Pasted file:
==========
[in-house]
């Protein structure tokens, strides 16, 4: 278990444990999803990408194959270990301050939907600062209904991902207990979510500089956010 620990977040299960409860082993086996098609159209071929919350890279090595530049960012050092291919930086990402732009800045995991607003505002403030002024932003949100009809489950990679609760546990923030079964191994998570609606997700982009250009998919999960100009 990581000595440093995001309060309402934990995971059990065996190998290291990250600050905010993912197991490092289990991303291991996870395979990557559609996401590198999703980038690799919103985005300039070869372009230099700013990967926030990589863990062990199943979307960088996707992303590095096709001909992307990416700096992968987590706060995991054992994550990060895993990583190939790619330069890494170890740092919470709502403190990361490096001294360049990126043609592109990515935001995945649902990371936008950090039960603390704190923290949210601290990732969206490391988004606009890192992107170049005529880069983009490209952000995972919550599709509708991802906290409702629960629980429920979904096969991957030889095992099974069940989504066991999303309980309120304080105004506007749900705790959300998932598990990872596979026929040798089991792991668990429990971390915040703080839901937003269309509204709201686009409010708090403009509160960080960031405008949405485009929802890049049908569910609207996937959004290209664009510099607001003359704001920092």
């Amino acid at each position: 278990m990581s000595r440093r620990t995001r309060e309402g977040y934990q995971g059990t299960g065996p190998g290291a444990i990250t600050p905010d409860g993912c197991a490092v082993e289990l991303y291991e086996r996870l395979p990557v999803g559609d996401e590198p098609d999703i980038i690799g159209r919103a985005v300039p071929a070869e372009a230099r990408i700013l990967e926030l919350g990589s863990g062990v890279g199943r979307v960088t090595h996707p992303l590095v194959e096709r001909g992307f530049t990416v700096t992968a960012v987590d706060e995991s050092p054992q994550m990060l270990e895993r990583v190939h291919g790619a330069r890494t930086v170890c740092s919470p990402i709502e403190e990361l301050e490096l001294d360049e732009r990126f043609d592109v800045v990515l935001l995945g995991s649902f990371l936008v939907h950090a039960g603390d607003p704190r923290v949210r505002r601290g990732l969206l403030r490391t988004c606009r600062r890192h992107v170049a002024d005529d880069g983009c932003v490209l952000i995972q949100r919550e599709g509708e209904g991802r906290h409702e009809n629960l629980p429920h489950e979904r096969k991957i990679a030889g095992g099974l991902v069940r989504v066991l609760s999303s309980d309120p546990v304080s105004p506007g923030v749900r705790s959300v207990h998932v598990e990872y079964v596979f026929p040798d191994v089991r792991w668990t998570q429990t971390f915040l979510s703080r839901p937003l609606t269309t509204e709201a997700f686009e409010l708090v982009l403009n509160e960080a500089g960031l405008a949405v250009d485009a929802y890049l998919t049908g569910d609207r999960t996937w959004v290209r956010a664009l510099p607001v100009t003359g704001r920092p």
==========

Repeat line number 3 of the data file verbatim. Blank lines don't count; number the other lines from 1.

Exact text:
């Amino acid at each position: 278990m990581s000595r440093r620990t995001r309060e309402g977040y934990q995971g059990t299960g065996p190998g290291a444990i990250t600050p905010d409860g993912c197991a490092v082993e289990l991303y291991e086996r996870l395979p990557v999803g559609d996401e590198p098609d999703i980038i690799g159209r919103a985005v300039p071929a070869e372009a230099r990408i700013l990967e926030l919350g990589s863990g062990v890279g199943r979307v960088t090595h996707p992303l590095v194959e096709r001909g992307f530049t990416v700096t992968a960012v987590d706060e995991s050092p054992q994550m990060l270990e895993r990583v190939h291919g790619a330069r890494t930086v170890c740092s919470p990402i709502e403190e990361l301050e490096l001294d360049e732009r990126f043609d592109v800045v990515l935001l995945g995991s649902f990371l936008v939907h950090a039960g603390d607003p704190r923290v949210r505002r601290g990732l969206l403030r490391t988004c606009r600062r890192h992107v170049a002024d005529d880069g983009c932003v490209l952000i995972q949100r919550e599709g509708e209904g991802r906290h409702e009809n629960l629980p429920h489950e979904r096969k991957i990679a030889g095992g099974l991902v069940r989504v066991l609760s999303s309980d309120p546990v304080s105004p506007g923030v749900r705790s959300v207990h998932v598990e990872y079964v596979f026929p040798d191994v089991r792991w668990t998570q429990t971390f915040l979510s703080r839901p937003l609606t269309t509204e709201a997700f686009e409010l708090v982009l403009n509160e960080a500089g960031l405008a949405v250009d485009a929802y890049l998919t049908g569910d609207r999960t996937w959004v290209r956010a664009l510099p607001v100009t003359g704001r920092p």